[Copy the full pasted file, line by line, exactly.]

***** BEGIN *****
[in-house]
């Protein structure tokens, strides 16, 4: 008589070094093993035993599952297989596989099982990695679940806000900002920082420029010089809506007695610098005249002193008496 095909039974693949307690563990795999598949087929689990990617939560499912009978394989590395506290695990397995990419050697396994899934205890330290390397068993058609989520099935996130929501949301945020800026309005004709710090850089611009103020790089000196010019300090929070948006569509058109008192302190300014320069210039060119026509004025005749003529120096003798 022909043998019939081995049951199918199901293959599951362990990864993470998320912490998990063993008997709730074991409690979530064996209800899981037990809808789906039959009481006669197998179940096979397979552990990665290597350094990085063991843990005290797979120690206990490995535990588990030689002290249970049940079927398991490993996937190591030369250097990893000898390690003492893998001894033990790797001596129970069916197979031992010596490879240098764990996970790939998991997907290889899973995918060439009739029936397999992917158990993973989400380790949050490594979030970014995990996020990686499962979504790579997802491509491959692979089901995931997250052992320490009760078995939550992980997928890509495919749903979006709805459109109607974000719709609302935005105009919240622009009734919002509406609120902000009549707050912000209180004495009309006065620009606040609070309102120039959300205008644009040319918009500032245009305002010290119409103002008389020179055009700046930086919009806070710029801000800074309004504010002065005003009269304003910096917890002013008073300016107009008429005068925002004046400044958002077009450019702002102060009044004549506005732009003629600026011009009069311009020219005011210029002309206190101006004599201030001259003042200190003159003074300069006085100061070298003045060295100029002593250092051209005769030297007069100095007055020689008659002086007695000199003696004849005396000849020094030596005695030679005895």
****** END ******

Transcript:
[in-house]
């Protein structure tokens, strides 16, 4: 008589070094093993035993599952297989596989099982990695679940806000900002920082420029010089809506007695610098005249002193008496 095909039974693949307690563990795999598949087929689990990617939560499912009978394989590395506290695990397995990419050697396994899934205890330290390397068993058609989520099935996130929501949301945020800026309005004709710090850089611009103020790089000196010019300090929070948006569509058109008192302190300014320069210039060119026509004025005749003529120096003798 022909043998019939081995049951199918199901293959599951362990990864993470998320912490998990063993008997709730074991409690979530064996209800899981037990809808789906039959009481006669197998179940096979397979552990990665290597350094990085063991843990005290797979120690206990490995535990588990030689002290249970049940079927398991490993996937190591030369250097990893000898390690003492893998001894033990790797001596129970069916197979031992010596490879240098764990996970790939998991997907290889899973995918060439009739029936397999992917158990993973989400380790949050490594979030970014995990996020990686499962979504790579997802491509491959692979089901995931997250052992320490009760078995939550992980997928890509495919749903979006709805459109109607974000719709609302935005105009919240622009009734919002509406609120902000009549707050912000209180004495009309006065620009606040609070309102120039959300205008644009040319918009500032245009305002010290119409103002008389020179055009700046930086919009806070710029801000800074309004504010002065005003009269304003910096917890002013008073300016107009008429005068925002004046400044958002077009450019702002102060009044004549506005732009003629600026011009009069311009020219005011210029002309206190101006004599201030001259003042200190003159003074300069006085100061070298003045060295100029002593250092051209005769030297007069100095007055020689008659002086007695000199003696004849005396000849020094030596005695030679005895």